Disability prevention principles in the primary care office

Am Fam Physician. 2001 Feb 15;63(4):679-84.

Abstract

The simple request for a sick note can disguise important medical, psychologic or social issues. Disability may be influenced by social and cultural factors as well as by patient expectations. Assessment of impairment and subsequent disability is best made on the basis of objective data by use of a biopsychosocial model to ensure that the expression of disability does not mask other unaddressed psychologic or social issues. Enabling prolonged disability in such a situation can be a dysfunctional physician response to a maladaptive process. The physician's role is to treat the condition, to fulfill the appropriate role of patient advocate, to facilitate health (including resumption of activity), to offer proactive advice on the basis of prognosis, to be familiar with the patient's social obligations and resources and to provide education about the therapeutic benefits of returning to optimal function. This factual, medical-based approach offers an effective preventive strategy that will save many patients from unnecessary disability and morbidity.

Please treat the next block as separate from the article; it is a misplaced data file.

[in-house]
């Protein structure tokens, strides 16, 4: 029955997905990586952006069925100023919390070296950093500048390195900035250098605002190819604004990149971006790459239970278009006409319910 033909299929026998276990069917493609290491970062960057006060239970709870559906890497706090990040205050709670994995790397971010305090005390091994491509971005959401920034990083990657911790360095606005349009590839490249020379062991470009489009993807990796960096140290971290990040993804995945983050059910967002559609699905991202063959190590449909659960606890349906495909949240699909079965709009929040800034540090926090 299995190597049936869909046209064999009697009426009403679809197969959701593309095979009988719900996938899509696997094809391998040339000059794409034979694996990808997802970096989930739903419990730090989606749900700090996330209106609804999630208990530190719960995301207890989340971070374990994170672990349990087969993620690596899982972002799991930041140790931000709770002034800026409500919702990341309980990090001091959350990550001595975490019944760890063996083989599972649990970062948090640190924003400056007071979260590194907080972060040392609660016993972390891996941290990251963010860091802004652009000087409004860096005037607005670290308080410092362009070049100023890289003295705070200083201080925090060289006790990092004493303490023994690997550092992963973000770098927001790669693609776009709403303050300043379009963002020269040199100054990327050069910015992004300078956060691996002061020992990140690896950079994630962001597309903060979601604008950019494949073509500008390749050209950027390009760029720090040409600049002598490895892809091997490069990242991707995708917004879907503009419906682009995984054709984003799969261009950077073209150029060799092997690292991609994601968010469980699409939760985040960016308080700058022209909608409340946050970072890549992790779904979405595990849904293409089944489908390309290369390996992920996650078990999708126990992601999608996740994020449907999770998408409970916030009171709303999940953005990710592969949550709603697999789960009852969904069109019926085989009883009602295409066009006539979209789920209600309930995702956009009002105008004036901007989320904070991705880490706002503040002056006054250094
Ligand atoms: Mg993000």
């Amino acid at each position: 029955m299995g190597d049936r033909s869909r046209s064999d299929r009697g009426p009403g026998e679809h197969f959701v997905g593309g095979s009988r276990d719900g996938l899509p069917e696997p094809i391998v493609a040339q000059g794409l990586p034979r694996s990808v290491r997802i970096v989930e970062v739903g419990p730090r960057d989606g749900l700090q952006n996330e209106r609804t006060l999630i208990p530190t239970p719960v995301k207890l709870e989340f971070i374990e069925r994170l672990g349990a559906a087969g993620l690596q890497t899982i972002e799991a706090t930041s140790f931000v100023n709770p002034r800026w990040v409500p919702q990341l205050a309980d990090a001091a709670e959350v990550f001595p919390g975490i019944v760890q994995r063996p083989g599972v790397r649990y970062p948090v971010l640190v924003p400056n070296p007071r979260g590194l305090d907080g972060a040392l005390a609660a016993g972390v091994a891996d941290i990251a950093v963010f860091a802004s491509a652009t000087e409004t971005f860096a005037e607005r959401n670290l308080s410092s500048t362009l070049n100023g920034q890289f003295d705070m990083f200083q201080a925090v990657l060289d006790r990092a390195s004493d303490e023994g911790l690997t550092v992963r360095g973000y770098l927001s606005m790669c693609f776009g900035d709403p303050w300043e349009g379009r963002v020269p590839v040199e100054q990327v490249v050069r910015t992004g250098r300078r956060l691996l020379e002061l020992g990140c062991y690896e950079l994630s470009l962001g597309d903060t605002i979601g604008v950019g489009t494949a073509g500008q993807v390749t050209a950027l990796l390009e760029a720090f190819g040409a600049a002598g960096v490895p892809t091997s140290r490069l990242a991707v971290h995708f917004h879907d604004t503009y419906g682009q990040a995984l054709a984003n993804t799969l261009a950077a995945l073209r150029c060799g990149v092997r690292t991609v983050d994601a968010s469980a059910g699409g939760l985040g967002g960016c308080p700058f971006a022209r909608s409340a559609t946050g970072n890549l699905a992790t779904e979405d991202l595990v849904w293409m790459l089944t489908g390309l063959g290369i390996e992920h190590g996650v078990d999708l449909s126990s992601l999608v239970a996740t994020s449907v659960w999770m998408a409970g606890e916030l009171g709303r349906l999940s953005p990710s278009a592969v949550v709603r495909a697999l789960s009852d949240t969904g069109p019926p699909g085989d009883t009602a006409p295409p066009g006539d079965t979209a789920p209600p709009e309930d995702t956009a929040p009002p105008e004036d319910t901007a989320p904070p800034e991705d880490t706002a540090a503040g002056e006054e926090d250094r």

Publication types

  • Research Support, Non-U.S. Gov't
  • Review

MeSH terms

  • Disabled Persons*
  • Humans
  • Office Visits*
  • Patient Advocacy
  • Physician's Role*
  • Preventive Health Services / standards*
  • Primary Health Care / standards*
  • Risk Factors
  • Sick Leave
  • United States